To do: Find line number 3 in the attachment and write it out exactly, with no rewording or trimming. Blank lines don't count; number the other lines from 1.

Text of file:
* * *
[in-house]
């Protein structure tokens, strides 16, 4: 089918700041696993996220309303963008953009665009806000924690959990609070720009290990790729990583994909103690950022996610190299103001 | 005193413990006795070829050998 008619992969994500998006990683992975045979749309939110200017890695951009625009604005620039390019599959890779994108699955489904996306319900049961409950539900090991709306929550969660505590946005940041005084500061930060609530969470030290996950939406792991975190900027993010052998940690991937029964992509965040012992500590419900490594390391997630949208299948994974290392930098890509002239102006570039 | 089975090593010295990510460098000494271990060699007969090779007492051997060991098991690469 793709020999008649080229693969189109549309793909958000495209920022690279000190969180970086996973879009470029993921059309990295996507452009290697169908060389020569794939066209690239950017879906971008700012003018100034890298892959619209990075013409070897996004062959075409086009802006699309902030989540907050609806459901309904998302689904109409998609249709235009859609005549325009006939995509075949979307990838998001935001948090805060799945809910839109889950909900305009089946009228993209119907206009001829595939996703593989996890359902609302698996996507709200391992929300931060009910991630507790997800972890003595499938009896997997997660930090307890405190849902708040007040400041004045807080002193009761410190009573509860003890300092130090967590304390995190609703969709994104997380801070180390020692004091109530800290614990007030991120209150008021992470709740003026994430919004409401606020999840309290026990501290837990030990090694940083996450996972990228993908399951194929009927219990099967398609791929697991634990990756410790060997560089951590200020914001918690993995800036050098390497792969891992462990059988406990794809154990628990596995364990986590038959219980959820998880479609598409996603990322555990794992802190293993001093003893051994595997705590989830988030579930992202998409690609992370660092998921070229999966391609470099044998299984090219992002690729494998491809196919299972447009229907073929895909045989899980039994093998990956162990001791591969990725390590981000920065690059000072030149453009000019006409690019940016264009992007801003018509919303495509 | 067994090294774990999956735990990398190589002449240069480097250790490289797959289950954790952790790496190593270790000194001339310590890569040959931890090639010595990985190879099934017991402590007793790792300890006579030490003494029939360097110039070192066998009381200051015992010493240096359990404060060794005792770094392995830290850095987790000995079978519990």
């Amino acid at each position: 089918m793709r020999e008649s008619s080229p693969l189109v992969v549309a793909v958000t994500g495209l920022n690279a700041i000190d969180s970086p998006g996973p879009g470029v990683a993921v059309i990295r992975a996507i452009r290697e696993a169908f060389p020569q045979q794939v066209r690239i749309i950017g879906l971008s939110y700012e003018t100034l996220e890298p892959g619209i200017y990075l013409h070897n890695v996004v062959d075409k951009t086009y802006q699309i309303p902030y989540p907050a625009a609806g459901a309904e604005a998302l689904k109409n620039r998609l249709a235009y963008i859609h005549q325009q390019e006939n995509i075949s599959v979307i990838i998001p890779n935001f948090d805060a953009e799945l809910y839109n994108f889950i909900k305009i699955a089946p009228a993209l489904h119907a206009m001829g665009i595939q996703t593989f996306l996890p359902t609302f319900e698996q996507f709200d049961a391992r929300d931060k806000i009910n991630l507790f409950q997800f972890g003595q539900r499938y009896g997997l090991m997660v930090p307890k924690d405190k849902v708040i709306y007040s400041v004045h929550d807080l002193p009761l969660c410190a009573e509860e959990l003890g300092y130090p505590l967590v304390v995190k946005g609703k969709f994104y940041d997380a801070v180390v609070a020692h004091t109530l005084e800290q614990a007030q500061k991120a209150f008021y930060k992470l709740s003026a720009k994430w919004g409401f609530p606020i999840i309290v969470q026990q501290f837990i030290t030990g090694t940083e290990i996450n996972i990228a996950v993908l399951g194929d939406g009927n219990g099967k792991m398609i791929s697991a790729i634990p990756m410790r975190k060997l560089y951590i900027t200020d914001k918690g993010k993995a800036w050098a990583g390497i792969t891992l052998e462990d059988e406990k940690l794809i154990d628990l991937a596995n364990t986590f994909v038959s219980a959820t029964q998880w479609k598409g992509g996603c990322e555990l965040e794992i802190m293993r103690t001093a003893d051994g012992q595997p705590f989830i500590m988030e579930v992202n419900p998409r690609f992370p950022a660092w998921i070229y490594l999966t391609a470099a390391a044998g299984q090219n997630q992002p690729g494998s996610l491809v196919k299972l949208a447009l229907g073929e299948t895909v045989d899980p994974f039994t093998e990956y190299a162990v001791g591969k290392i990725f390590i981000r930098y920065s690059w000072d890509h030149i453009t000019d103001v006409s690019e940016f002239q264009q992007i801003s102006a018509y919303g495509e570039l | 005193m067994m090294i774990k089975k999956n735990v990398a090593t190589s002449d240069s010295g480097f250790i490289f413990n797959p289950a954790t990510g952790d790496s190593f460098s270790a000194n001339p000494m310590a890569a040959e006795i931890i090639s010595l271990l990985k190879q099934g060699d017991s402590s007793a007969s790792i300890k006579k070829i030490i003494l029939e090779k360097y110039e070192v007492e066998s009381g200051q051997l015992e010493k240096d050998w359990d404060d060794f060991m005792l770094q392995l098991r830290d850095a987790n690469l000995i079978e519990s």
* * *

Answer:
């Amino acid at each position: 089918m793709r020999e008649s008619s080229p693969l189109v992969v549309a793909v958000t994500g495209l920022n690279a700041i000190d969180s970086p998006g996973p879009g470029v990683a993921v059309i990295r992975a996507i452009r290697e696993a169908f060389p020569q045979q794939v066209r690239i749309i950017g879906l971008s939110y700012e003018t100034l996220e890298p892959g619209i200017y990075l013409h070897n890695v996004v062959d075409k951009t086009y802006q699309i309303p902030y989540p907050a625009a609806g459901a309904e604005a998302l689904k109409n620039r998609l249709a235009y963008i859609h005549q325009q390019e006939n995509i075949s599959v979307i990838i998001p890779n935001f948090d805060a953009e799945l809910y839109n994108f889950i909900k305009i699955a089946p009228a993209l489904h119907a206009m001829g665009i595939q996703t593989f996306l996890p359902t609302f319900e698996q996507f709200d049961a391992r929300d931060k806000i009910n991630l507790f409950q997800f972890g003595q539900r499938y009896g997997l090991m997660v930090p307890k924690d405190k849902v708040i709306y007040s400041v004045h929550d807080l002193p009761l969660c410190a009573e509860e959990l003890g300092y130090p505590l967590v304390v995190k946005g609703k969709f994104y940041d997380a801070v180390v609070a020692h004091t109530l005084e800290q614990a007030q500061k991120a209150f008021y930060k992470l709740s003026a720009k994430w919004g409401f609530p606020i999840i309290v969470q026990q501290f837990i030290t030990g090694t940083e290990i996450n996972i990228a996950v993908l399951g194929d939406g009927n219990g099967k792991m398609i791929s697991a790729i634990p990756m410790r975190k060997l560089y951590i900027t200020d914001k918690g993010k993995a800036w050098a990583g390497i792969t891992l052998e462990d059988e406990k940690l794809i154990d628990l991937a596995n364990t986590f994909v038959s219980a959820t029964q998880w479609k598409g992509g996603c990322e555990l965040e794992i802190m293993r103690t001093a003893d051994g012992q595997p705590f989830i500590m988030e579930v992202n419900p998409r690609f992370p950022a660092w998921i070229y490594l999966t391609a470099a390391a044998g299984q090219n997630q992002p690729g494998s996610l491809v196919k299972l949208a447009l229907g073929e299948t895909v045989d899980p994974f039994t093998e990956y190299a162990v001791g591969k290392i990725f390590i981000r930098y920065s690059w000072d890509h030149i453009t000019d103001v006409s690019e940016f002239q264009q992007i801003s102006a018509y919303g495509e570039l | 005193m067994m090294i774990k089975k999956n735990v990398a090593t190589s002449d240069s010295g480097f250790i490289f413990n797959p289950a954790t990510g952790d790496s190593f460098s270790a000194n001339p000494m310590a890569a040959e006795i931890i090639s010595l271990l990985k190879q099934g060699d017991s402590s007793a007969s790792i300890k006579k070829i030490i003494l029939e090779k360097y110039e070192v007492e066998s009381g200051q051997l015992e010493k240096d050998w359990d404060d060794f060991m005792l770094q392995l098991r830290d850095a987790n690469l000995i079978e519990s």